Ireland v New Zealand: Healy can’t wait for battle with All Blacks
Cian Healy has pronounced himself fit and raring to go against the All Blacks on Saturday.
Radical new treatment involving a machine which simultaneously applies ice and pressure has seen his knee heal a lot faster than had been feared.
“Up to a good speed of running and doing some physio work now,” he reveals. He was expecting to complete a full physical session today, confirming his fitness.
The Leinster loosehead’s availability will come as a massive relief to Irish coach Declan Kidney whose front row combinations have struggled to date in the Guinness Series, with both South Africa and Samoa creating numerous problems for them in the scrum.
Healy started against the Springboks alongside Ulster hooker Rory Best and Munster tighthead Tony Buckley. The World Cup holders totally dominated the scrum. And line-out.
Last weekend, when Ireland faced Samoa at the Aviva Stadium, Healy was on the bench with Kidney having opted to start with Tom Court, Sean Cronin and John Hayes at numbers one, two and three respectively.
Healy finally entered after 65 minutes when Hayes was substituted. Court moved to tighthead and for the first time in a match, the scrum looked solid.
But Healy, who has just turned 23 — remarkably young for an international prop — has no wish to dwell on past events.
“We’ve moved on from Saturday,” is his terse response to a question as to how he felt things had gone. Clearly he would rather look forward than back.
He feels Ireland are on the cusp of something big happening in that particular setpiece.
“I think we’re just on a curve where it’s going to turn into a pretty strong scrum. All the platform is laid and everyone’s starting to buy into the way we’re trying to look at going forward.
“It’s just about that final click happening,” says Healy.
He knows Ireland dare not let New Zealand make the sort of start they did against Scotland at Murrayfield last Saturday when they scored 28 points in as many minutes. The All Blacks are far too good to be reeled back in from a position like that. Let them get away and it’s goodnight.
“They’re such a good team that they’re hard to chase when you’re behind. I think the game plan we’re playing — when we pull it off, everything going right and everyone buying into the right lines and stuff — means we’ll get our scores early and we won’t be in a position where we have to chase scores early on.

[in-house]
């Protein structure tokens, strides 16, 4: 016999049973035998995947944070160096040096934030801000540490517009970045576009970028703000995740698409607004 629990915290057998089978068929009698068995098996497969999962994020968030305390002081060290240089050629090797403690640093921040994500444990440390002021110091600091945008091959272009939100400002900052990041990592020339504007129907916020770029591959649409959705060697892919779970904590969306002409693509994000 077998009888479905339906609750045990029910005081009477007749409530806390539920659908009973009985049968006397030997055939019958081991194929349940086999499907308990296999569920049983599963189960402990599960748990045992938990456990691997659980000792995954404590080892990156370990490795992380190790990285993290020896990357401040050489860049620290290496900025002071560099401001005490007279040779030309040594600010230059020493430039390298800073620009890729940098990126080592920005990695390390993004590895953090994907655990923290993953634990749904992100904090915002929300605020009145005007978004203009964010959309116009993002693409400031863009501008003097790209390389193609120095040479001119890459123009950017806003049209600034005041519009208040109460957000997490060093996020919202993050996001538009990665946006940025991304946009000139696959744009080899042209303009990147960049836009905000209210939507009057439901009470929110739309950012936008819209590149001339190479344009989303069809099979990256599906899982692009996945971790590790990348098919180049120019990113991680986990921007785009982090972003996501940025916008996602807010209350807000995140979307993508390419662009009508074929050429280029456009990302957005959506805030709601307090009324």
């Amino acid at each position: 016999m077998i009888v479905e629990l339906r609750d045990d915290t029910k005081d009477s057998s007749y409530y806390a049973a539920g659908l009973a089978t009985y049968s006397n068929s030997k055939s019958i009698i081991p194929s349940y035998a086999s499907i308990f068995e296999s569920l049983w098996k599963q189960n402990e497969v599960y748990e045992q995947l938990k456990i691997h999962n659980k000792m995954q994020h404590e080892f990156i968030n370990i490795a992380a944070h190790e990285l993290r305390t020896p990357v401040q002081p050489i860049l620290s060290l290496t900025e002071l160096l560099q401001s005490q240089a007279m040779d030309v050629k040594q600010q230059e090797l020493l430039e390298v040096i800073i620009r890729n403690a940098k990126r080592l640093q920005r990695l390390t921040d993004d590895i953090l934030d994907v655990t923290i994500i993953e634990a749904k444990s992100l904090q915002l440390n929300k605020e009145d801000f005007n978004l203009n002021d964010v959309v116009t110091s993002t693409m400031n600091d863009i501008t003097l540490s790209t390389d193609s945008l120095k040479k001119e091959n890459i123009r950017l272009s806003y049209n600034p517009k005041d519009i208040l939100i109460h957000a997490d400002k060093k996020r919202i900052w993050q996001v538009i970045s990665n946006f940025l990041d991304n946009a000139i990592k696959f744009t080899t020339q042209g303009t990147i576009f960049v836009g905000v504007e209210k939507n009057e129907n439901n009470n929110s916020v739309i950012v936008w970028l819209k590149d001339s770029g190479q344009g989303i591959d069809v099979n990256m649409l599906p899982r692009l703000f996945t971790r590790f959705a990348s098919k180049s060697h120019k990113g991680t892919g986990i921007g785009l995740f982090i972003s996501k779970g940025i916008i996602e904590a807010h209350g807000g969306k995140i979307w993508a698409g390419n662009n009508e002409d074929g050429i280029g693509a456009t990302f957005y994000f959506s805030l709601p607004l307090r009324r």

“It’s pretty crucial that we get a good start.”
He admits that things have not really come off for Ireland of late — at least not in matches. In training, though, everything has been working smoothly. He takes a lot of heart from that.
“This week especially it has been going well. Everything’s been coming off pretty sweet so far, so we hope to carry that on for the rest of the week and into the game,” he says.
Healy hopes the match tempo against the All Blacks is quick.
“A slow brand of rugby is a bit niggly and a bit annoying to play, so it’s good getting out there against teams who really stretch you and push you.
“On a good day we should put it up to them and get the win out of it — if we can stretch them in the same way,” Healy feels.
Revealing that a run of internationals like the current four-in-four-weeks 2010 Guinness Series means players notice changes in themselves he explains: “It keeps adding to your arsenal of what you have in the front row.”
Facing opponents they would not encounter other than on international duty means players have to learn quickly and adapt accordingly. He enjoys that.
“Over the last couple of internationals I’ve learned an awful lot about scrummaging. I’ve been lucky enough to go up against some first-class props and it’s just added to what I know. Hopefully I can take that into big games like this.
“In Magners League we play pretty much the same props and we get used to them, but you’re now coming up against guys you don’t normally play so it’s a great opportunity — great for learning and a good challenge as well,” Healy says.
He dislikes the adjective ‘comfortable’ to describe his adaptation to international front row duty.
“I think once you get comfortable you become complacent and if you’re complacent you get beaten,” he warns.